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Sports News Without Fear, Favor or Compromise

If The '90s Braves Were Doctoring The Ball, More Power To Them

Illustration for article titled If The '90s Braves Were Doctoring The Ball, More Power To Them

Where does the credit go for the dominant Braves pitching staffs of the 1990s? Smoltz, Glavine and Maddux themselves? A front office that got them, kept them, and found nearly-as-dominant fourth starters seemingly every year? A goodly amount of praise has been heaped on Leo Mazzone, the pitching coach who shepherded them through countless division titles. But let us come now to praise Mazzone's magic bag.

What you got in that bag, Leo? Pine tar, sandpaper, vaseline, the usual stuff. Hardball Talk caught Mazzone on the radio yesterday discussing some of the tricks used by the Braves rotation, tricks that aren't strictly legal.

Leo Mazzone: "Well, I don't see anything wrong with [the New York Giants faking injuries] myself. I watch football a lot, too, and I know that's been going on for a while to slow a team down, it stops their momentum. In baseball, as you well know, it's been going on a long time. I know that in my little ball bag I had firm grip and all kinds of goodies to take care of a baseball to get a little more movement on it. (laughs)"

Evan Cohen: "So that's why the Braves kicked the Mets ass for all these years?"

Steve Phillips: "Wait a minute! How come our pitchers were pitching with nice bright white shiny baseballs and your guys had pine tar and scuffs all over them?"

Mazzone: "Well, you had pine tar, that's for sure, because when you were in the postseason and it got called, one time Smoltzy had it on his shoes and I said, ‘John, you can't keep bending over and touching your shoes all the time. Let's put it someplace else!' (laughs)"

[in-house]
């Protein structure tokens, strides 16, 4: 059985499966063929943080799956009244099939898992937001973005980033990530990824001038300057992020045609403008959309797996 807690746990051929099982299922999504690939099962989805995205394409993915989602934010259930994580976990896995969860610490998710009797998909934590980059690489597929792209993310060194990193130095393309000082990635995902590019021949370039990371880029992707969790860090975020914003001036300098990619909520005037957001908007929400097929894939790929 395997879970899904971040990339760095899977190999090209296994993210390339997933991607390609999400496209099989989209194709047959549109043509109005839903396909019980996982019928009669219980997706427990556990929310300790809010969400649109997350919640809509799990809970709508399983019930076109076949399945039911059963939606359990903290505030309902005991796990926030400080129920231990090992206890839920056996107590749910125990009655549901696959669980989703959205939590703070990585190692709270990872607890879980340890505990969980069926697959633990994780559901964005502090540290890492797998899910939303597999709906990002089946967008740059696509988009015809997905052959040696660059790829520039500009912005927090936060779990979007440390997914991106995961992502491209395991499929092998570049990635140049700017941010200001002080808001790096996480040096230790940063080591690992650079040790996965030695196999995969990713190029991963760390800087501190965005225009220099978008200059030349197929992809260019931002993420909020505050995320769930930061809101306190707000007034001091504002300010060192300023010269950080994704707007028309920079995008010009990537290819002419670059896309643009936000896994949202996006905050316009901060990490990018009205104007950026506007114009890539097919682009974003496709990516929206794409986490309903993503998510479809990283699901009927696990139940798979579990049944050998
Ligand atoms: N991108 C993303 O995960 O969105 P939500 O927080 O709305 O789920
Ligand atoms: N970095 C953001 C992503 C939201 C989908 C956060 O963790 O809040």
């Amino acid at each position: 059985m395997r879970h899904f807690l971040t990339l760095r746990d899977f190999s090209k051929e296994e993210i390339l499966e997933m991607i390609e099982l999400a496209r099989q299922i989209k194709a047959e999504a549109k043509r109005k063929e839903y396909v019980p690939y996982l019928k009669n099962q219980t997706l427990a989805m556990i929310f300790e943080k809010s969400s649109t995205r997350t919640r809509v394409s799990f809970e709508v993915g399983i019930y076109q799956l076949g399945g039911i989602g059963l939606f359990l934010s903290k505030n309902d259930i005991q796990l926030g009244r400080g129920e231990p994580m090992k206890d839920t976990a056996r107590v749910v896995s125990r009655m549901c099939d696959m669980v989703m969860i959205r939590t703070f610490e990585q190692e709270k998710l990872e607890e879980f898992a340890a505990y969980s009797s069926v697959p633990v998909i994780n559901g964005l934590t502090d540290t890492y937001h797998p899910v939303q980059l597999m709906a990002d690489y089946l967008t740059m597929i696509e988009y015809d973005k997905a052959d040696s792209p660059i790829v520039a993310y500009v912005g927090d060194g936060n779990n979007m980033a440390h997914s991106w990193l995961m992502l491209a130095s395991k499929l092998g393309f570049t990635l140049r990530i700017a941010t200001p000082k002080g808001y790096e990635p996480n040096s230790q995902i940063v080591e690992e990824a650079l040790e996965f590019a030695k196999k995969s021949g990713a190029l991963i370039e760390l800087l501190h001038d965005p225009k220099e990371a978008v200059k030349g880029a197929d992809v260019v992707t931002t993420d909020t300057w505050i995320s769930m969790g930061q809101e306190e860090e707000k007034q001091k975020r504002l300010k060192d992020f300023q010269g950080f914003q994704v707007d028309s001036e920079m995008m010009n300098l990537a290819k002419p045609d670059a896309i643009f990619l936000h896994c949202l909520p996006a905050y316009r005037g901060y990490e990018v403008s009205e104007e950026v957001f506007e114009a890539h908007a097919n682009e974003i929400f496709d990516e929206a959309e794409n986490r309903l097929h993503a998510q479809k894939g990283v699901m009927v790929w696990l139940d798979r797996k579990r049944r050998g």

Everyone laughs, because it's a joke! Not a punchline—the emery board falling out of a pitcher's pocket is the punchline—but it's at least the setup. What else can you do but laugh over the fact that in this day and age, with HD and instant replay and wild cards and the best bats and gloves technology has to offer, grown men still put gunk on a baseball to get a couple inches more movement. But it's not the absurdity that will keep the Braves from being remembered as cheaters; it's the fact that doctoring a ball is seen as a cerebral edge in a cerebral game.

Baseball's for the regular guy. You don't necessarily have to be huge, or strong, or fast to succeed, just smart. And when you can get somebody out by outsmarting them rather than overpowering them, that's celebrated. (See: Henry Rowengartner's ninth inning in Rookie Of The Year.) It's the myth of the crafty lefty taken to its natural conclusion: any edge will do. Steroids are treated differently, because baseball is about subtlety. Little tweaks here and there, not some magic syringe to overload your XP in strength. George Brett's pine tar home run was allowed to stand because he "had not violated the spirit of the rule" — it's a game of inches, not feet. That's why Barry Bonds is a cheater, while Gaylord Perry is just a "character."

The Braves pitchers were still great, of course. And Leo Mazzone's magic bag couldn't help him in Baltimore. So even if John Smoltz and company were rubbing down, greasing up, or otherwise tricking out their baseballs, it doesn't detract from their legacy. Playing ever so slightly without the rules just adds to their legend.

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